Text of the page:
Gambia Launches Truth Commission into Ex-Dictator’s Abuse

The tiny West African state of The Gambia on Monday swore in an 11-member commission tasked with shedding light on summary executions, disappearances, torture, rape and other crimes under ousted dictator Yahya Jammeh.

President Adama Barrow hailed the panel as a vital step towards national healing.

In a tweet, he said: “Let us stand together to say: ‘Never again shall a few people oppress us as a nation. Never again shall the beautiful Smiling Coast experience a tyranny of the minority against the majority’.”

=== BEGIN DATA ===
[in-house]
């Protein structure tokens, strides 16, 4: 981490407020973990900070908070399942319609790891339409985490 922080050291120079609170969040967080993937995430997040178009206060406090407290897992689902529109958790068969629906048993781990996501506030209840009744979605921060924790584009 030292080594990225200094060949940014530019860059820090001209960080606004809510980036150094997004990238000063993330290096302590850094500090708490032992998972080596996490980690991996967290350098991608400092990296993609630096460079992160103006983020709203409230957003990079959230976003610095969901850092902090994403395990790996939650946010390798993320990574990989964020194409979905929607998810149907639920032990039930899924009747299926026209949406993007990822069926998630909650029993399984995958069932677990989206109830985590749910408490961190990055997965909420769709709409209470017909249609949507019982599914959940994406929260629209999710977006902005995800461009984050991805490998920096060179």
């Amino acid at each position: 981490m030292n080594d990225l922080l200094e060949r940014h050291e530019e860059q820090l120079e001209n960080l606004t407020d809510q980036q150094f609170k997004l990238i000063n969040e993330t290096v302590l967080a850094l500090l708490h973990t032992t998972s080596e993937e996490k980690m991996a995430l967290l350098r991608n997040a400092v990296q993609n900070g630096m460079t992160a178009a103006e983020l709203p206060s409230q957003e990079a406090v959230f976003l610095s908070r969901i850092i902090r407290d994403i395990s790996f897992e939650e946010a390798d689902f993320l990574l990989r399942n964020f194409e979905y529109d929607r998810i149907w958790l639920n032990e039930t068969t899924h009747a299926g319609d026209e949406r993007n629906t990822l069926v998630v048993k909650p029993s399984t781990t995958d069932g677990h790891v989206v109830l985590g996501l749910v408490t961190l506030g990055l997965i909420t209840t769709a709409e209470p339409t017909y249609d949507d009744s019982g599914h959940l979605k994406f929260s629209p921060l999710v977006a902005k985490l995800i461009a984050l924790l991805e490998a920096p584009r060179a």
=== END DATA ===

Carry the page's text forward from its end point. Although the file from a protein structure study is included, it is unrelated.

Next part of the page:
Inspired by South Africa’s investigation into the apartheid era, the commission will hold witness hearings into Jammeh’s 22-year era of oppression.

The goal is to open the way to prosecuting those responsible and offering victims and their relatives the hope of closure.

“Gambians who were tortured or raped in prison, who were shot for peacefully demonstrating, who were forced into Jammeh’s phony HIV ‘treatment’ programmes, whose family members were killed or who were targeted in literal witch hunts will all be able to come forward,” said Reed Brody of Human Rights Watch (HRW).

“When the truth commission is finished hearing from all the victims we should have a complete picture.”

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